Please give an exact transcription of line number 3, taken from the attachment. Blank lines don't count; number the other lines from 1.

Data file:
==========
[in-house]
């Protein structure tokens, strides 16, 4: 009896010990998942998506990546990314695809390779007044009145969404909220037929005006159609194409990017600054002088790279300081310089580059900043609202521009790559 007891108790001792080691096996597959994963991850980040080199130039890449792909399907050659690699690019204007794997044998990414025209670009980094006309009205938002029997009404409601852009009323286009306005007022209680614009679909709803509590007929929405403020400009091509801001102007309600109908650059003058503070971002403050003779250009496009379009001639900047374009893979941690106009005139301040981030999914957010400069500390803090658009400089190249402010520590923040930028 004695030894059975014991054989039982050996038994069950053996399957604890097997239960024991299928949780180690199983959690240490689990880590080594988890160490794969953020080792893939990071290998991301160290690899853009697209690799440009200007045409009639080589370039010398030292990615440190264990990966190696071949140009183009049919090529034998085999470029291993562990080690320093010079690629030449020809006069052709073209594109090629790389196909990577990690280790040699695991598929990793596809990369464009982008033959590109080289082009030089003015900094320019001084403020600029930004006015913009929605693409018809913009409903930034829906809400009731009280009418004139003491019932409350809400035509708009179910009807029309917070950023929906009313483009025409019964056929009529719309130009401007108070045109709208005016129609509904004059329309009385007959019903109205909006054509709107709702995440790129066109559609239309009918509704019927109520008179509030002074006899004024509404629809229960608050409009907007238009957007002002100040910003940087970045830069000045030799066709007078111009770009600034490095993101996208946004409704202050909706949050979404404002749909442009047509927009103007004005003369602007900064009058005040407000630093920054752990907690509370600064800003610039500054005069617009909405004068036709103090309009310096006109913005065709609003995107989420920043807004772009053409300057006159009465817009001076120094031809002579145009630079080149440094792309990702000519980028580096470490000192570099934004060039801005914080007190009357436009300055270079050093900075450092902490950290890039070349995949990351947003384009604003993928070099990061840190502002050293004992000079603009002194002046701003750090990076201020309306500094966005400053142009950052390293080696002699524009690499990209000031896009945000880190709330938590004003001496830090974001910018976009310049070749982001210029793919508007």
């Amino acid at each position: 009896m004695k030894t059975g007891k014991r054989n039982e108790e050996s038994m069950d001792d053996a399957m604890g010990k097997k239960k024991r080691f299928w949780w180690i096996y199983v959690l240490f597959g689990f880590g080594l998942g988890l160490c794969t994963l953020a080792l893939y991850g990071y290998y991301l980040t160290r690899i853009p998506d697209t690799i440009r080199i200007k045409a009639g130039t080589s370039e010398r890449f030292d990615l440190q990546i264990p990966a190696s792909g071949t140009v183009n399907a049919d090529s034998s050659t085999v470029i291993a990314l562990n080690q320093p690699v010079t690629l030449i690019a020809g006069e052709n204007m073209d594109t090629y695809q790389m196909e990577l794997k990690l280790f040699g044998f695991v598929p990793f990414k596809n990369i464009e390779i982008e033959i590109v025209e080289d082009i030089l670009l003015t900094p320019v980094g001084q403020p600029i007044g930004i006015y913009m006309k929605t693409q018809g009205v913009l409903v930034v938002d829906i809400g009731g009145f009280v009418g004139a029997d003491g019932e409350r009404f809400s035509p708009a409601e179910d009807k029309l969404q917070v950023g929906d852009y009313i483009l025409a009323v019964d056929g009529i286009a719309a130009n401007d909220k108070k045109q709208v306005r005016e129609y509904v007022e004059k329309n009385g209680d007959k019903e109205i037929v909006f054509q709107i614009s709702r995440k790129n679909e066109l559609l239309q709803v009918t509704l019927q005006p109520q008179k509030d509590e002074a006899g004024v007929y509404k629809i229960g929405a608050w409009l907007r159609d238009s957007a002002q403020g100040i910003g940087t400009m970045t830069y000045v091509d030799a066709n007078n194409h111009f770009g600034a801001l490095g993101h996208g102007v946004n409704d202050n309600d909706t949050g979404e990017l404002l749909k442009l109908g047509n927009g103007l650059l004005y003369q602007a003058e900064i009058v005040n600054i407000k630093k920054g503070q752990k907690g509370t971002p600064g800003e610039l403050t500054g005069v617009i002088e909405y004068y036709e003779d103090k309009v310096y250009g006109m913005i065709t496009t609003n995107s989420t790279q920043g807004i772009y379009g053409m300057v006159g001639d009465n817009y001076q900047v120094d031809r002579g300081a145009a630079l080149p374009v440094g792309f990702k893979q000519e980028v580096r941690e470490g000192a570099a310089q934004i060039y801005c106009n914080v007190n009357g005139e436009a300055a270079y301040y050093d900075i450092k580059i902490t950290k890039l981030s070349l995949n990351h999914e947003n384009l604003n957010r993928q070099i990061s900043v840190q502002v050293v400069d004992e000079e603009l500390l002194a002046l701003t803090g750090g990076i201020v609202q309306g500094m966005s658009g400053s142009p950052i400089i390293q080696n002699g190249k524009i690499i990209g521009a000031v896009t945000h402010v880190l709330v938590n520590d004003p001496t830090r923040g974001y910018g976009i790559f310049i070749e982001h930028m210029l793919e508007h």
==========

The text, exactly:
């Amino acid at each position: 009896m004695k030894t059975g007891k014991r054989n039982e108790e050996s038994m069950d001792d053996a399957m604890g010990k097997k239960k024991r080691f299928w949780w180690i096996y199983v959690l240490f597959g689990f880590g080594l998942g988890l160490c794969t994963l953020a080792l893939y991850g990071y290998y991301l980040t160290r690899i853009p998506d697209t690799i440009r080199i200007k045409a009639g130039t080589s370039e010398r890449f030292d990615l440190q990546i264990p990966a190696s792909g071949t140009v183009n399907a049919d090529s034998s050659t085999v470029i291993a990314l562990n080690q320093p690699v010079t690629l030449i690019a020809g006069e052709n204007m073209d594109t090629y695809q790389m196909e990577l794997k990690l280790f040699g044998f695991v598929p990793f990414k596809n990369i464009e390779i982008e033959i590109v025209e080289d082009i030089l670009l003015t900094p320019v980094g001084q403020p600029i007044g930004i006015y913009m006309k929605t693409q018809g009205v913009l409903v930034v938002d829906i809400g009731g009145f009280v009418g004139a029997d003491g019932e409350r009404f809400s035509p708009a409601e179910d009807k029309l969404q917070v950023g929906d852009y009313i483009l025409a009323v019964d056929g009529i286009a719309a130009n401007d909220k108070k045109q709208v306005r005016e129609y509904v007022e004059k329309n009385g209680d007959k019903e109205i037929v909006f054509q709107i614009s709702r995440k790129n679909e066109l559609l239309q709803v009918t509704l019927q005006p109520q008179k509030d509590e002074a006899g004024v007929y509404k629809i229960g929405a608050w409009l907007r159609d238009s957007a002002q403020g100040i910003g940087t400009m970045t830069y000045v091509d030799a066709n007078n194409h111009f770009g600034a801001l490095g993101h996208g102007v946004n409704d202050n309600d909706t949050g979404e990017l404002l749909k442009l109908g047509n927009g103007l650059l004005y003369q602007a003058e900064i009058v005040n600054i407000k630093k920054g503070q752990k907690g509370t971002p600064g800003e610039l403050t500054g005069v617009i002088e909405y004068y036709e003779d103090k309009v310096y250009g006109m913005i065709t496009t609003n995107s989420t790279q920043g807004i772009y379009g053409m300057v006159g001639d009465n817009y001076q900047v120094d031809r002579g300081a145009a630079l080149p374009v440094g792309f990702k893979q000519e980028v580096r941690e470490g000192a570099a310089q934004i060039y801005c106009n914080v007190n009357g005139e436009a300055a270079y301040y050093d900075i450092k580059i902490t950290k890039l981030s070349l995949n990351h999914e947003n384009l604003n957010r993928q070099i990061s900043v840190q502002v050293v400069d004992e000079e603009l500390l002194a002046l701003t803090g750090g990076i201020v609202q309306g500094m966005s658009g400053s142009p950052i400089i390293q080696n002699g190249k524009i690499i990209g521009a000031v896009t945000h402010v880190l709330v938590n520590d004003p001496t830090r923040g974001y910018g976009i790559f310049i070749e982001h930028m210029l793919e508007h």